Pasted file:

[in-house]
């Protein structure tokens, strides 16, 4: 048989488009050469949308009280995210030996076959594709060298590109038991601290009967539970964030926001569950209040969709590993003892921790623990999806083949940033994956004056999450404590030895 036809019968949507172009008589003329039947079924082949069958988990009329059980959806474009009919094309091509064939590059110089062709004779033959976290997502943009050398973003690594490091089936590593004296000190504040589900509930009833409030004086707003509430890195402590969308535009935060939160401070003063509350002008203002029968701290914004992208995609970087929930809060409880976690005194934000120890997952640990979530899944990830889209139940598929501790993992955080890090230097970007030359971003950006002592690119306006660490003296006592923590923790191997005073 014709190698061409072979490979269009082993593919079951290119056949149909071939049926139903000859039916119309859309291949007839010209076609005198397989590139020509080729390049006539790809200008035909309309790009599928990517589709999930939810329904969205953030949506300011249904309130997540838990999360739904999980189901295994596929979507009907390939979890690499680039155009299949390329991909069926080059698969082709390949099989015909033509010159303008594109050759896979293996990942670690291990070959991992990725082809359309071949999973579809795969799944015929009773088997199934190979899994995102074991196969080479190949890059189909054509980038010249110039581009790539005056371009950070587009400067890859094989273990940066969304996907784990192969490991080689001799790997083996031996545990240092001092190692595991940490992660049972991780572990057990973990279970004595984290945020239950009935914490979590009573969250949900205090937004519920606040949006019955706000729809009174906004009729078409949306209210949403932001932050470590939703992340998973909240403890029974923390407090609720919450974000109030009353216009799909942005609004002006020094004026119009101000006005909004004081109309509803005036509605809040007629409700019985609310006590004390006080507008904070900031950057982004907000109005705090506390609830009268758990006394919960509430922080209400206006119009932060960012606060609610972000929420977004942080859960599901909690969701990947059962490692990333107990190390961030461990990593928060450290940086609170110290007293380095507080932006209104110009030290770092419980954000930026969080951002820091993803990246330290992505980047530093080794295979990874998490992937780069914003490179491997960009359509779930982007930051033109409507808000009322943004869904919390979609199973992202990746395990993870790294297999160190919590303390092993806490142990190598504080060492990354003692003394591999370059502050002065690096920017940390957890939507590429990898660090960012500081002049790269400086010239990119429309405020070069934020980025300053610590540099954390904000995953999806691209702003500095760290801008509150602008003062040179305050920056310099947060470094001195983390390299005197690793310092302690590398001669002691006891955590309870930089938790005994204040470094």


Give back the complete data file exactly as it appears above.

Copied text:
[in-house]
């Protein structure tokens, strides 16, 4: 048989488009050469949308009280995210030996076959594709060298590109038991601290009967539970964030926001569950209040969709590993003892921790623990999806083949940033994956004056999450404590030895 036809019968949507172009008589003329039947079924082949069958988990009329059980959806474009009919094309091509064939590059110089062709004779033959976290997502943009050398973003690594490091089936590593004296000190504040589900509930009833409030004086707003509430890195402590969308535009935060939160401070003063509350002008203002029968701290914004992208995609970087929930809060409880976690005194934000120890997952640990979530899944990830889209139940598929501790993992955080890090230097970007030359971003950006002592690119306006660490003296006592923590923790191997005073 014709190698061409072979490979269009082993593919079951290119056949149909071939049926139903000859039916119309859309291949007839010209076609005198397989590139020509080729390049006539790809200008035909309309790009599928990517589709999930939810329904969205953030949506300011249904309130997540838990999360739904999980189901295994596929979507009907390939979890690499680039155009299949390329991909069926080059698969082709390949099989015909033509010159303008594109050759896979293996990942670690291990070959991992990725082809359309071949999973579809795969799944015929009773088997199934190979899994995102074991196969080479190949890059189909054509980038010249110039581009790539005056371009950070587009400067890859094989273990940066969304996907784990192969490991080689001799790997083996031996545990240092001092190692595991940490992660049972991780572990057990973990279970004595984290945020239950009935914490979590009573969250949900205090937004519920606040949006019955706000729809009174906004009729078409949306209210949403932001932050470590939703992340998973909240403890029974923390407090609720919450974000109030009353216009799909942005609004002006020094004026119009101000006005909004004081109309509803005036509605809040007629409700019985609310006590004390006080507008904070900031950057982004907000109005705090506390609830009268758990006394919960509430922080209400206006119009932060960012606060609610972000929420977004942080859960599901909690969701990947059962490692990333107990190390961030461990990593928060450290940086609170110290007293380095507080932006209104110009030290770092419980954000930026969080951002820091993803990246330290992505980047530093080794295979990874998490992937780069914003490179491997960009359509779930982007930051033109409507808000009322943004869904919390979609199973992202990746395990993870790294297999160190919590303390092993806490142990190598504080060492990354003692003394591999370059502050002065690096920017940390957890939507590429990898660090960012500081002049790269400086010239990119429309405020070069934020980025300053610590540099954390904000995953999806691209702003500095760290801008509150602008003062040179305050920056310099947060470094001195983390390299005197690793310092302690590398001669002691006891955590309870930089938790005994204040470094």